I was looking recently to see what applications were available for the iPhone (or iPod touch) relating to the Isle of Man, and was pleasantly surprised to see that a mapping application had been released.
The application, simply called 'Isle of Man', gives users a map of the Island for use on their iPhone while they are visiting. In addition to the map, it lets users find amenities and streetnames that have been added into the OpenStreetMap database. I decided this morning to pay the 59p to download the app and try it out, but beyond the initial excitement of seeing OpenStreetMap data being used for mobile maps of the Isle of Man, I haven't been so impressed with the execution of the idea for a number of reasons...
The Mobile-Streetmaps.com website promotes this app and hundreds of other similar ones from around the world, each just a download of OpenStreetMap data packaged into an application, for which they charge 59p. While it's not a large amount to pay, the company producing the applications is profiting off the generosity of the OpenStreetMap community (and in the case of the Isle of Man, Cloud Made as well, thanks to their donation of data) with little attribution, and no mention within the app itself of the license under which the data is available.
Hopefully the company will fix the attribution issue soon, by adding a mention to the pages in the iPhone app store that the data is from OpenStreetMap, and also by adding information about the license to at least the about page of each app, and to the side bar of the pages on their website.
The app itself could be quite useful if you're visiting the Island, but it has quite a few usability issues that hamper its use:
- Zooming in to the map, you are not shown beyond a certain level, leaving many streets in the center of towns and villages left without names.
- Navigation within the app could really be improved... there's not even a back button to get back to the map from various other screens.
- After searching for items, you're taken to the map, but you are left looking at the place you were looking at before, with no obvious indication that pins have been added to the map outside of your current view.
- There is no way of clearing the pins from previous searches from the map, leading to possible confusion when searching for other things.
- Clicking on the pins for search results doesn't give any more information to the user. It would be nice to be able to get contact details where available, what the nearest street is, etc.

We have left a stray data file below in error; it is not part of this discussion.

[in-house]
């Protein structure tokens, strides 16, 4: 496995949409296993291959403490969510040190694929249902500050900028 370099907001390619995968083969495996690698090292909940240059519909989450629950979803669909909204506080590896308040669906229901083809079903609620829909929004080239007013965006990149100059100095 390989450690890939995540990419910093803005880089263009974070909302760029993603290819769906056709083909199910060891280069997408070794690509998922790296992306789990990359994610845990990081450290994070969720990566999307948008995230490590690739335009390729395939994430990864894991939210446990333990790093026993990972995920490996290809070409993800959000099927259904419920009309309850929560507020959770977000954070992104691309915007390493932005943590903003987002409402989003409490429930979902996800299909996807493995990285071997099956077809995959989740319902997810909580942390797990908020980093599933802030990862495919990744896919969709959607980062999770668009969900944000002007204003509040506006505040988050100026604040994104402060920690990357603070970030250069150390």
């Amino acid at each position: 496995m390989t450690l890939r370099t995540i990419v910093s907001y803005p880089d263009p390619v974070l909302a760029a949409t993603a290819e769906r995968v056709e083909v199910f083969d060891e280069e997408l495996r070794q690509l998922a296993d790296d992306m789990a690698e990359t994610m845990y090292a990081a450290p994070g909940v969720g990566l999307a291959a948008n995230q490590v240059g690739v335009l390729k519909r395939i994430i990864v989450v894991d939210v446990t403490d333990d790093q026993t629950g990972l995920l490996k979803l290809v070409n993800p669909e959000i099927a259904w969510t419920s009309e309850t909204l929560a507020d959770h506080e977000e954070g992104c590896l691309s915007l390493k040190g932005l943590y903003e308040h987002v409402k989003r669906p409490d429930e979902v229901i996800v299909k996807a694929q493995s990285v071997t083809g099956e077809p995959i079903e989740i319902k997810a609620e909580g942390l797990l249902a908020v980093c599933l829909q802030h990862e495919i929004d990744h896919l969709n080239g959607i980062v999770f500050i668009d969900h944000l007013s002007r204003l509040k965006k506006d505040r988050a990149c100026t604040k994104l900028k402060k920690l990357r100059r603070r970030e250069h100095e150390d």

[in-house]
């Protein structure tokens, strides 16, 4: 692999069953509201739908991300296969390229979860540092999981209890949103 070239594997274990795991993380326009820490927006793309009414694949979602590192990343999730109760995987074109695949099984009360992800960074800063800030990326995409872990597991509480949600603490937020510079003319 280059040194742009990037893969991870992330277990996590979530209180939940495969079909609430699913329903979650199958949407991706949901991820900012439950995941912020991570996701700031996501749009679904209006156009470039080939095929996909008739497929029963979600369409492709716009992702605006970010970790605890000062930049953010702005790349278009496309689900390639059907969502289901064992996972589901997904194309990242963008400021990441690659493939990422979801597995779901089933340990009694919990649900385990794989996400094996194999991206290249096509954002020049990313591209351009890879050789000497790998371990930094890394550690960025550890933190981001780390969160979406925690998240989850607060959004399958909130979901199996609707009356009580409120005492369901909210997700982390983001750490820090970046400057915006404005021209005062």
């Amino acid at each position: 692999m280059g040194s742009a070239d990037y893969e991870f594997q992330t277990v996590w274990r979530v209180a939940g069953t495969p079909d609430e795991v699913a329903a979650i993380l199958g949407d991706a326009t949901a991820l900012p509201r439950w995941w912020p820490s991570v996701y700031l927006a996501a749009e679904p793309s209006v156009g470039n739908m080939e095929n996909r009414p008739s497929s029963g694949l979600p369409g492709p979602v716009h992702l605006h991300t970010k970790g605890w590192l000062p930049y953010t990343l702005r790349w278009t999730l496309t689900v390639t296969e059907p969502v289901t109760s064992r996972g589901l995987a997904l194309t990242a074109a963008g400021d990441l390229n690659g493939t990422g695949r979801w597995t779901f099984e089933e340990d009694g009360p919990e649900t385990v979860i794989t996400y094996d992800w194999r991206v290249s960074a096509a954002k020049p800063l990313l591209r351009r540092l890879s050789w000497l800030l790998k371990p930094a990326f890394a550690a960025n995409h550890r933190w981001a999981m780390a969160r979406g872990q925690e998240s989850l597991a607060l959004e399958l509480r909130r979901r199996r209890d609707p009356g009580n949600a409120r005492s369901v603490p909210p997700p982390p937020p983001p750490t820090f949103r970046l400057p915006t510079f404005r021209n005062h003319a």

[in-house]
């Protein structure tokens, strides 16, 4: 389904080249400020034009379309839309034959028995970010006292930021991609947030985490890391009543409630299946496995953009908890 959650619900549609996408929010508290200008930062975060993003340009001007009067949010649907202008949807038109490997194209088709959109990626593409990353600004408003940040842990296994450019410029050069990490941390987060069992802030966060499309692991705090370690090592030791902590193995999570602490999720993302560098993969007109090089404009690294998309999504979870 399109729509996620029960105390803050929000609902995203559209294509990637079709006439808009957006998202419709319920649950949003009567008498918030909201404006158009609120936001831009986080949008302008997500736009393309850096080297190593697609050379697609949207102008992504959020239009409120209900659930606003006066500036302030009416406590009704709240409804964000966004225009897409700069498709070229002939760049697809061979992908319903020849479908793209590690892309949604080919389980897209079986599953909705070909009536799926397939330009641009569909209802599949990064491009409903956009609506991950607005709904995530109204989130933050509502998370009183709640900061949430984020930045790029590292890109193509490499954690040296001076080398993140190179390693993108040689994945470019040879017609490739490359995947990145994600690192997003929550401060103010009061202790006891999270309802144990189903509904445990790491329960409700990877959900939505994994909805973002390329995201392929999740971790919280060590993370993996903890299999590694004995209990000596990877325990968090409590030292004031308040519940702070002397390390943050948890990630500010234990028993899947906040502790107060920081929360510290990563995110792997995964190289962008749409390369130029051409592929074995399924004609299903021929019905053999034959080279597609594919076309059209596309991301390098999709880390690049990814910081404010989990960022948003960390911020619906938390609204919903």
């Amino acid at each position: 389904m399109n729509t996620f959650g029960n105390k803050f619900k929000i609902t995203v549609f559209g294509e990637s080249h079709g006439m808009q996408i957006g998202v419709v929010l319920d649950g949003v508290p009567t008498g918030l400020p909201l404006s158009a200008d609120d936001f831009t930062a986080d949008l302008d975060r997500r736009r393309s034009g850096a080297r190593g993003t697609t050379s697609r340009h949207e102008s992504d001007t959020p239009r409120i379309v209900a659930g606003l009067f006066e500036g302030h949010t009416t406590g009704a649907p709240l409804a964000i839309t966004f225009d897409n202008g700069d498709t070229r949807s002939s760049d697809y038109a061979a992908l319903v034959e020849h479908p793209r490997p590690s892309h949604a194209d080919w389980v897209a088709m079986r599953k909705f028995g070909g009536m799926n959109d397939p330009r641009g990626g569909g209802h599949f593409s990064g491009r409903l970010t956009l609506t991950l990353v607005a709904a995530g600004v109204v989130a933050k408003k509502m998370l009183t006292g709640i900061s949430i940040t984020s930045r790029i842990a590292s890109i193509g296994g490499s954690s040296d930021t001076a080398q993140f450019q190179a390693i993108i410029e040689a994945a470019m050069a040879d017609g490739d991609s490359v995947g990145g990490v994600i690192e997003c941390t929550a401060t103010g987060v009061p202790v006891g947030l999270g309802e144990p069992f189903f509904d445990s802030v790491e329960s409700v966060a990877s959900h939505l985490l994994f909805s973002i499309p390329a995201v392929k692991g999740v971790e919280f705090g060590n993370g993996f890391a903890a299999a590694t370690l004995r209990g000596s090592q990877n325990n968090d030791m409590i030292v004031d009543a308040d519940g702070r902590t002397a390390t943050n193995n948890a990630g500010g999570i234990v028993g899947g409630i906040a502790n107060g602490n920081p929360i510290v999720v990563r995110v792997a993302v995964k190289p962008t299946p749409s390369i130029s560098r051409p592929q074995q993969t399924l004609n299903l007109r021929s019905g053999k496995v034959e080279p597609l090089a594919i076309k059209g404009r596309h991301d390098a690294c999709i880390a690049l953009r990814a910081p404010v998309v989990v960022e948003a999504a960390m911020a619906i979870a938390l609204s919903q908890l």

If you would like to access maps offline for more than just a single place, and be able to take advantage of recent updates to the maps, you will probably be better off downloading the OffMaps app which I have yet to try, but costs just a little more at £1.19 and lets you choose the area and level of detail you wish to download, and lets you do it for as many places as you wish.
While free and open geodata from OpenStreetMap gives a great boost to these applications, it also has its downfalls in that it's likely not (yet) complete for any given area. To give an example, searching for 'cafe' amenities in the Isle of Man resulted in just the Silverdale cafe being shown on the map, where in reality there are many more cafes that aren't (yet) listed.
To help improve the amount of data in the Isle of Man that's represented in OpenStreetmap, in particular relating to points of interest (POIs), I'm planning to hold another mapping party on Saturday 1st August. I'll post more information about this soon, but put the date in your diary if you're interested in helping put some of these amenities on the map. If you'd like more information in the mean time, please get in touch.
Update: having contacted the author of the apps, he's already been working with the OpenStreetMap community and has agreed to improve on the attribution, which is good. I also tried out OffMaps and liked it, but one thing it doesn't give you that the individual place-based apps do, is the access to find the location of POIs and streets while you're offline (though it does work when online).